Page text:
Intro: This is a day-in-the-life post about working late at the office and the results of such effort.
I felt foolish for working late to embroider a tunic. The design was almost a two hour commitment to embroider. And there was no way to be certain the two designs were aligned properly until finished. And to compound the challenge, I’ve never tried this level of complexity in my embroidery projects.
But I had to try.
And I also had to reach my step goal for the day. I did what I thought was logical: I combined the two tasks.
I got my steps by marching in place while embroidering. I kept a close watch on my garment as the machine stitched. I also watched my step counter increase. Talk about multi-tasking!
During this time I brainstormed on cutting edge ideas: like a combination Treadmill-Embroidery Machine. The machine could be powered by my steps!
Almost two hours of this activity made me thirsty. I reached for my water and that’s when the machine ate my shirt. (Not the machine’s fault, it was user error).
To add insult to injury, I still hadn’t reached my step goal.
I was defeated. I went home.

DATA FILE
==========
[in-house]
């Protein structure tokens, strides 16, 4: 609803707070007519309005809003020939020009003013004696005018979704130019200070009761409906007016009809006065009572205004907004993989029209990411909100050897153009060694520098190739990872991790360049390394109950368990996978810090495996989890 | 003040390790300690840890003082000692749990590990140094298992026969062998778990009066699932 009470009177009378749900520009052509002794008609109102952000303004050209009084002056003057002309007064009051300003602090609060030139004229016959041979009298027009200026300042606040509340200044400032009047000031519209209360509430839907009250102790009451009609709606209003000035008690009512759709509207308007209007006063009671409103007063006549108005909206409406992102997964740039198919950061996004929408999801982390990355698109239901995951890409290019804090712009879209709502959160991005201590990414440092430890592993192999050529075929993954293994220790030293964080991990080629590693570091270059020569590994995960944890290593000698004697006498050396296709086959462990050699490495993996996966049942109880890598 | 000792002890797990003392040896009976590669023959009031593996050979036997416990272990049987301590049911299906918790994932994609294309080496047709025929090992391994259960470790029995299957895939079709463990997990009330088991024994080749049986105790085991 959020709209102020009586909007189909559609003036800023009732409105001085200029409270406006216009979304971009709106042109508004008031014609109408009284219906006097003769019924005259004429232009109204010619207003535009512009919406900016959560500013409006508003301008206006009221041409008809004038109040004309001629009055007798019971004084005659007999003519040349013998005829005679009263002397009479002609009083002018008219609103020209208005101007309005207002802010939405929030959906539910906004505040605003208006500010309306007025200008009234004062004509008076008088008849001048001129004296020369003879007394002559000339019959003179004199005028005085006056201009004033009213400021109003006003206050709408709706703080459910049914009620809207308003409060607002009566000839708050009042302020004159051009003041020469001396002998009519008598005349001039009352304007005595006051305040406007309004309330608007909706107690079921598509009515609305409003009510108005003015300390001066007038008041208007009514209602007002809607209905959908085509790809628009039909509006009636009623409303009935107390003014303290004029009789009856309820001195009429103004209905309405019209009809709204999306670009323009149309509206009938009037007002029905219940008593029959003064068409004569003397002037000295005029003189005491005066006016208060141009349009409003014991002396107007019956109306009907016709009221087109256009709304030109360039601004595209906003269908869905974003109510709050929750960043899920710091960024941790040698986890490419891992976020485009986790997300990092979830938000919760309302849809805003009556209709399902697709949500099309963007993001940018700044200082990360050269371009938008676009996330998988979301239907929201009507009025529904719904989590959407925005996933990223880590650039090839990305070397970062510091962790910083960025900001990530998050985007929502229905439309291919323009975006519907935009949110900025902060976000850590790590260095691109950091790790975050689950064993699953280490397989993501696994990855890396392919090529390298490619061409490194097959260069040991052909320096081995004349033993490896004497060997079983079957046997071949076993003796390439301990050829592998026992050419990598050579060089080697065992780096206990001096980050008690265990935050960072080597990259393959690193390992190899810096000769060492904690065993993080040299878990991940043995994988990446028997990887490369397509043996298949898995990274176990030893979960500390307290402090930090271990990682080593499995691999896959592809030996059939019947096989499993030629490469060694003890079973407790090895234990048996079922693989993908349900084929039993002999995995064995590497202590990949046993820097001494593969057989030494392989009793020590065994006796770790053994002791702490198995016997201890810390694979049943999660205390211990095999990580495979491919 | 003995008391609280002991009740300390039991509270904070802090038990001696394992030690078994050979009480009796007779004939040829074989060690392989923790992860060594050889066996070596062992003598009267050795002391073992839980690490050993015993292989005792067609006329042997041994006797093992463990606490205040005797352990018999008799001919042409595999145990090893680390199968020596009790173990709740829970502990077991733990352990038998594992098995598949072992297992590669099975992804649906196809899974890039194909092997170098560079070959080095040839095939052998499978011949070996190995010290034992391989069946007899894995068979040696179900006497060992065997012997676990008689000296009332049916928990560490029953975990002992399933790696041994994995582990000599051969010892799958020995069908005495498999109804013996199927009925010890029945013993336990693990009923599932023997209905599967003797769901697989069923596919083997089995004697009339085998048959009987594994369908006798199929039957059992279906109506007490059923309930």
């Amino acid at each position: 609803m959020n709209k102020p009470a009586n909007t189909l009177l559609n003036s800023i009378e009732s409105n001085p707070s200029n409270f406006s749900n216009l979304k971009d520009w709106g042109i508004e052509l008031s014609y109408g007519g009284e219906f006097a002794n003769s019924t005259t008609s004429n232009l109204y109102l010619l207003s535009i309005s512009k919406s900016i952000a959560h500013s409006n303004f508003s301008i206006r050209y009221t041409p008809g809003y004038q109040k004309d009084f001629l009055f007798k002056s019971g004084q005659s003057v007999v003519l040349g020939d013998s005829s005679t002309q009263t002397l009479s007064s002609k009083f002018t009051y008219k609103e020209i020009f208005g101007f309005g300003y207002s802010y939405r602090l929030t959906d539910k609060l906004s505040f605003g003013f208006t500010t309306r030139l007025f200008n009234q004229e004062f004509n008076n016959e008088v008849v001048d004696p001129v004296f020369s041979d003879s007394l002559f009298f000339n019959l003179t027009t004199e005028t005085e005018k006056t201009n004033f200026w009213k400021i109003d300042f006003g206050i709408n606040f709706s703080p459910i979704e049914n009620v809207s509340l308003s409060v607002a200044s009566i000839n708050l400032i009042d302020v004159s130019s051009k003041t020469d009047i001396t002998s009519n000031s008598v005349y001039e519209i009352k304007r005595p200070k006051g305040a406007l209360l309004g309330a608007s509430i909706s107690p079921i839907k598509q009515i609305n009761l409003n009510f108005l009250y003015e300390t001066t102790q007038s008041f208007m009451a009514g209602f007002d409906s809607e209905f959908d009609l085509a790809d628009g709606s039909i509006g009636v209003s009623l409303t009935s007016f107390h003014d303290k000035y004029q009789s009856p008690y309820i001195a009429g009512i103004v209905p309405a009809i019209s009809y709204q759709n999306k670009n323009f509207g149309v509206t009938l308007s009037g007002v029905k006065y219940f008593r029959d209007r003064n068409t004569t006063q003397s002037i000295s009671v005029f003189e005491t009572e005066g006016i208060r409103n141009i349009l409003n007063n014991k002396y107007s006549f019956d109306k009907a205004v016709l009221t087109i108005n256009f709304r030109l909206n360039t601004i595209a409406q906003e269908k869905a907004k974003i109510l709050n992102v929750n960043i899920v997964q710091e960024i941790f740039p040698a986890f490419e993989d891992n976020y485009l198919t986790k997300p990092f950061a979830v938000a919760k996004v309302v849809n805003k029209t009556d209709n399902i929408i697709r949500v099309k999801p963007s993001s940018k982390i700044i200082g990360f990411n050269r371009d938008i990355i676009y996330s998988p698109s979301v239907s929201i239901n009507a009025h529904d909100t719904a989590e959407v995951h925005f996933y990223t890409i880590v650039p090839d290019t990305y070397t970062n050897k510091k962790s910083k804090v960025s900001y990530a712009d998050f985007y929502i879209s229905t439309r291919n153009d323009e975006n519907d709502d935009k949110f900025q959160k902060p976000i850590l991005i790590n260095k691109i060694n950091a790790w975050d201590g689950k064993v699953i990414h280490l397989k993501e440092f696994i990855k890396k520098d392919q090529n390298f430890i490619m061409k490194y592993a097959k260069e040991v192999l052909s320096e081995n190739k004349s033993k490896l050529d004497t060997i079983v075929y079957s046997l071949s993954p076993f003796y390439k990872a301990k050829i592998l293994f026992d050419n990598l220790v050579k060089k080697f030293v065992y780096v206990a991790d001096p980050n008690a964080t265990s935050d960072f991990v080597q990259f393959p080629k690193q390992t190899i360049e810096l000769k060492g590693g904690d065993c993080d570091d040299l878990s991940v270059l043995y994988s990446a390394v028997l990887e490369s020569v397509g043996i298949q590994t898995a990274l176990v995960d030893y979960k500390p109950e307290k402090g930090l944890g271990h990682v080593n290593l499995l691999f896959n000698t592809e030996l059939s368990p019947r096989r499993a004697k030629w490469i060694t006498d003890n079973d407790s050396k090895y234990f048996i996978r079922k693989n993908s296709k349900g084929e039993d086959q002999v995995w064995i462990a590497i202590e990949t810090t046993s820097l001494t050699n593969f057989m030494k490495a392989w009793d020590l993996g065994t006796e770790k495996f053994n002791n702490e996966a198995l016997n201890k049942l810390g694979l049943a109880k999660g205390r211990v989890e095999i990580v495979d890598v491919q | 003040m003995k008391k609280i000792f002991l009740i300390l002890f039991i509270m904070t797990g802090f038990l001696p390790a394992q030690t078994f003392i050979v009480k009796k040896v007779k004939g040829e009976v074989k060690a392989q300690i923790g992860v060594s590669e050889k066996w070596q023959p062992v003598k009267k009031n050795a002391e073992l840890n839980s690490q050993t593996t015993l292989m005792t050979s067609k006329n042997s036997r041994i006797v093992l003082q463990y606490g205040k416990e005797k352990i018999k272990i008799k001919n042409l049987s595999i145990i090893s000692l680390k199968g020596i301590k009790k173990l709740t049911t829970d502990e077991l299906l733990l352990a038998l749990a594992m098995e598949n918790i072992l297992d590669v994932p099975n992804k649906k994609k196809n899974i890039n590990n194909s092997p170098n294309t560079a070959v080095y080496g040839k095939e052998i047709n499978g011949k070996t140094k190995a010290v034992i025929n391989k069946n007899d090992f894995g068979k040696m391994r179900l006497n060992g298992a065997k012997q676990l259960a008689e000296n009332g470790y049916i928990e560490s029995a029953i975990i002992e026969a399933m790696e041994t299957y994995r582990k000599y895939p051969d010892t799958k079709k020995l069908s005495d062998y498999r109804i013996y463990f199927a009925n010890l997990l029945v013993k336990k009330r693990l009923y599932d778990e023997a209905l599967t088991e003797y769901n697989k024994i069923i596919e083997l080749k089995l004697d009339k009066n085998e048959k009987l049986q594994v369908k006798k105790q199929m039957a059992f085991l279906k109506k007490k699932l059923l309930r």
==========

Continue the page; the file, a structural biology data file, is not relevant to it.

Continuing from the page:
I let a week go by without touching the tunic. During that time I was trying to resolve the tunic problem. Once I had a plan I stayed late fully resolved to fix the tunic (or ruin it beyond repair!)
But it must’ve taken an hour of trial and error to get the shirt and design aligned. To keep my mind entertained I played “I dreamed a dream” from Les Miserables on repeat. I employed every element of logic I could to align the embroidery design. And my efforts were rewarded. I finished my embroidered shirt.
The shirt is not impeccable. But the critical elements are aligned.
I can see the misaligned stitches that fortunately are not the focal point of the design. But none of that matters.
I finished the tunic!
And as a secondary point of satisfaction, despite the imperfection, my project was chosen for the cover!
Notes: If you’re a bit skeptical about a Managing Editor’s project being featured on the cover of the magazine, read on. The cover of our magazine cannot be purchased, traded or guaranteed in any manner. I had no idea my project had a chance of being on the cover when I started or even finished. The decision is based on the discretion of a team of individuals. A variety of factors determine what goes on the cover – among them, visual appeal on a cover, colors, themes, mass appeal, etc.
The last time my work was featured was Volume 23 Nov/Dec 2003. And my projects were “filler” in my mind, not the focal point.
So… 15 years later, my work is on the cover!
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